As the volume of waste that the UK produces is ever increasing and distributing recyclable waste is proving more difficult recycling is slowly proving a less + less impactful option. It is becoming more apparent that we need to be finding solutions to minimise waste and reusing materials that already exist, rather than producing new, single use materials.
CURRENT STATE OF PACKAGING WASTE AND RECYCLING IN THE UK
Recycling in the UK has dwindled and almost come to a halt with a decrease since 2014 with the rate dropping from 44.9% to 44.6% in 2016 for recycling of household waste.
Opinions vary on whether the UK are on target for the EU 2020 target of 50% of household waste to be recycled by 2020. Some sources say that the UK will be left short of 6 million tonnes of waste treatment capacity by 2030. The EU currently has a strategy for the circular economy of plastics in which a ban on singular plastics is to be implemented by 2021 as part of a single use plastic directive. However, depending on the outcomes of Brexit this may not include the UK.
Not only this but according to statistics from the Department of Environment, Food and Rural Affairs (DEFRA) one of the main issues concerning the UK is that 51 million tonnes (more than half) – of recyclable waste ends up being destroyed or ending in landfill. Either this or the alternative which is recycled waste is being shipped from countries such as the UK, Canada and the US to previously colonised countries predominantly within Asia. This cheaper method may provide jobs for people overseas, however, waste is being wrongly labelled as recyclable and shipped to other countries that have no obligation to or way of disposing of unrecyclable materials.
Countries such as the Philippines and Malaysia are among the few that have recently been forcefully sending shipments back to their relative countries because the contamination of the waste means they cannot do anything with it. In a nutshell the overflow of waste that western countries are producing means that we are running out of places to dispose of it. Devastatingly the end result is that recycled waste is being dumped in waterways, landfill sites or alternatively incinerated – all of which are detrimental to the environment.
THE IMPACT OF E-COMMERCE ON PACKAGING WASTE
One of the largest contributors to waste in the UK is a result of the increase of E-Commerce and the number of people that are choosing to shop online. It is predicted that by 2021, 93% of the UK is expected to shop online, eventually leading to a build up in wasted materials, in particular plastic. It has been estimated that half of the 5 million tonnes of plastic waste comes from packaging for example, in 2016, 11.5 million tonnes of packaging waste was accumulated in the UK. Only 7.4 million tonnes of this was recycled; paper and cardboard accounting for 4.7 million tonnes of the overall figure. In 2018 the recycling of plastic was up by 20% from the previous year but plastic still remains the least most recycled material in the UK along with wood.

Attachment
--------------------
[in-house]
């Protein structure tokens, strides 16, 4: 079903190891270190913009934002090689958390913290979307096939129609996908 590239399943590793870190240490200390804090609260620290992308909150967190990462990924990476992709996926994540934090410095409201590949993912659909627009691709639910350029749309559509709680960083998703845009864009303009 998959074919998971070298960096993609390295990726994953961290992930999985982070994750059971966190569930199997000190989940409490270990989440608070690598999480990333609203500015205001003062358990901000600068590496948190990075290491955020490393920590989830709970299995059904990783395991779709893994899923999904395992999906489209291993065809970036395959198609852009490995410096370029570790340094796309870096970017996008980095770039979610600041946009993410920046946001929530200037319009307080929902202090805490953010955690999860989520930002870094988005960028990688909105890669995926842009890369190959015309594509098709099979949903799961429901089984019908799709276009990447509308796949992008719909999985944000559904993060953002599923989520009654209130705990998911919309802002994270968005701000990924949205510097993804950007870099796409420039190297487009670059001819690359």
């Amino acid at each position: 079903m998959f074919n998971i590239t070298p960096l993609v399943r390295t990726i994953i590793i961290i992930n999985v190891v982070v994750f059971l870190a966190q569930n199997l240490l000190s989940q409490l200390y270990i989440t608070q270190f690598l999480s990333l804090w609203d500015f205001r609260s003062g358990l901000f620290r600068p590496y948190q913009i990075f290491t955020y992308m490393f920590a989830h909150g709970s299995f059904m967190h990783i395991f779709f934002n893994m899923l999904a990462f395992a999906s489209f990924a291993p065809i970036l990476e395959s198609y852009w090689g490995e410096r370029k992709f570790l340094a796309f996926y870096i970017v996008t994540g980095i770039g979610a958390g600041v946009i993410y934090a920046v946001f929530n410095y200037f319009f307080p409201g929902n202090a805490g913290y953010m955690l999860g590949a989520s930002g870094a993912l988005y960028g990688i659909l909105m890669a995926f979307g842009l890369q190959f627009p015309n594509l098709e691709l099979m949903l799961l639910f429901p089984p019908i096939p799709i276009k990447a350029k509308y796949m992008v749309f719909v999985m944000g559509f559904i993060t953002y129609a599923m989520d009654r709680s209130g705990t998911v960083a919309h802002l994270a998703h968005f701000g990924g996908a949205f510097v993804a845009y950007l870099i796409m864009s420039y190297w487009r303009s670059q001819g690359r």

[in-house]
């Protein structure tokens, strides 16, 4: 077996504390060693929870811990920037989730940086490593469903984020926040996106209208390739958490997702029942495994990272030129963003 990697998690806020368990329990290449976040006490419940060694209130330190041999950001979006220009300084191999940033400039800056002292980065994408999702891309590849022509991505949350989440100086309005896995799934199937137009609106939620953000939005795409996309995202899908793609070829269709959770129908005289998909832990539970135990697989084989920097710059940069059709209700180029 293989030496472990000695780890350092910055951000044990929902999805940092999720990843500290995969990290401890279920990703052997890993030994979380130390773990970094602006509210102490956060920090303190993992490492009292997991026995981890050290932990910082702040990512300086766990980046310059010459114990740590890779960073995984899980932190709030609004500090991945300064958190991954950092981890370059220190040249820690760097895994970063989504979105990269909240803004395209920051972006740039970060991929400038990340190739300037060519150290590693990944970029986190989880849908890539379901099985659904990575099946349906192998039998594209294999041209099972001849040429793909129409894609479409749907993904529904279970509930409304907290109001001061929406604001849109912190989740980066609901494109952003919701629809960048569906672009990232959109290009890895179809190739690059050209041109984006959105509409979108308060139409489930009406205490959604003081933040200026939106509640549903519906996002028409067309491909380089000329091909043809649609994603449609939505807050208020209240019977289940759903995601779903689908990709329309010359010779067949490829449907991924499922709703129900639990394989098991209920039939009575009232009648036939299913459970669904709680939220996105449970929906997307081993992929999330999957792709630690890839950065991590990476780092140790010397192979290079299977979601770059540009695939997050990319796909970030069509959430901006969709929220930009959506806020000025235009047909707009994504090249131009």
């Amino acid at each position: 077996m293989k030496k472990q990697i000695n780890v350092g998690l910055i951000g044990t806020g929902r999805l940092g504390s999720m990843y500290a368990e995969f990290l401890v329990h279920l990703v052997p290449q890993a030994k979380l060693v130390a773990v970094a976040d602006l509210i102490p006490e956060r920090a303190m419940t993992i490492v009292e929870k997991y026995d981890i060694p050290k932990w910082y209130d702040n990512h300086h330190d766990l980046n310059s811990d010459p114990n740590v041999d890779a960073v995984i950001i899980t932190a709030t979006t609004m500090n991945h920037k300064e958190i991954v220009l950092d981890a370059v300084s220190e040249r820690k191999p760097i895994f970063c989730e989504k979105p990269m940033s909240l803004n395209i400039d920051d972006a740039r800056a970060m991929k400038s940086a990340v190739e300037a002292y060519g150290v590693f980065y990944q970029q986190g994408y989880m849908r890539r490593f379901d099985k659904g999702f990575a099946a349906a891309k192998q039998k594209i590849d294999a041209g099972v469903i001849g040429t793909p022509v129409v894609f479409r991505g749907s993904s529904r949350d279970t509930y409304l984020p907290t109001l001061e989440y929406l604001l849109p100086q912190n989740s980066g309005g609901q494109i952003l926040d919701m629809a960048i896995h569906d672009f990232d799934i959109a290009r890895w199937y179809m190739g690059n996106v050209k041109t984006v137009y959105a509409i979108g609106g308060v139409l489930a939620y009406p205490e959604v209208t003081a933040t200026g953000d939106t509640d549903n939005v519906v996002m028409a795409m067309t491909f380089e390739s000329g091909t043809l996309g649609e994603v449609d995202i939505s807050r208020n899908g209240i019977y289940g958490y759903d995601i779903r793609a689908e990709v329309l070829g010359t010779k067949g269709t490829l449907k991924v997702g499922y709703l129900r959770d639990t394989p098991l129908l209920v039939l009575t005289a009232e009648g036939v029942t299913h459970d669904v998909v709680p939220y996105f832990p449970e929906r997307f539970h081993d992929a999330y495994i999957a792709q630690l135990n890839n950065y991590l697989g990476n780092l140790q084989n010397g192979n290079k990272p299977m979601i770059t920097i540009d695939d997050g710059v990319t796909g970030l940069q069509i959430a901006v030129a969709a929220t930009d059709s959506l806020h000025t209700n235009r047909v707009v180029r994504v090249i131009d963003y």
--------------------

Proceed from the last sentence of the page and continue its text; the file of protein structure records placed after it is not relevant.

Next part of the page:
Despite the relief of throwing your empty cardboard boxes into the recycling, statistics show that this isn’t cutting it anymore. A source from the Department for the Environment, Food and Rural Affairs (DEFRA) presents the statistic that recycling levels for packaging waste were lower in 2016 than they were in 2013. Currently 71.4% of UK packaging waste is being recycled, however, the amount of plastic and packaging waste sent to landfill has increased by an extra 446,000 tonnes since 2013 which is an eye-watering increase.
There are however alternative methods emerging that you can use to reduce your household waste and enjoy more guilt-free shopping. We are teaming up with one such initiative: RePack. With the help of RePack you can order online knowing that there has been no contribution to packaging waste in the process.
RePack is a packaging system that aims to reduce single use packaging and waste.
The way RePack works:
Packages made from recycled polypropylene are sent to the customer who receives their order and then either returns the empty package to the seller (us) or directly to RePack.
Packages returned to us can be used between our team and you the customer on an ongoing basis whether dealing with alterations or future purchases.
Packages returned to RePack will be processed back into their system distributed between their pool of brand partners. For every package returned to RePack by an Emperor’s customer we will be donating 20p towards planting new trees in a bid to fight deforestation.
The 100% recyclable packages are manufactured to last at least 20 cycles of use; when they reach the end of their lifetime as a package, the material is up-cycled to be used in prototypes or recycled.
You can find out more about RePack here.
We hope this post has been informative and inspired you to interrogate your shopping habits + how you deal with your household waste.
ADVICE ON REDUCING WASTE
We’re ending with some tips to reduce packaging waste:
- Buy Less!
- Avoid online shopping where you can – if you can access the store in person, you can use reusable bags to transport the product!
- Do your research and get in contact with brands or suppliers to see if they can combine packages into one. Some companies offer an optional packaging services such as RePack or use biodegradable packaging.
- Source sustainable brands as alternatives to your usual preferences as these will more likely have a level of consideration for the environment when it comes to packaging and distribution.
Written by Cressida Drummond-Hill – Marketing Assistant; edited by Cecily Blondel – Owner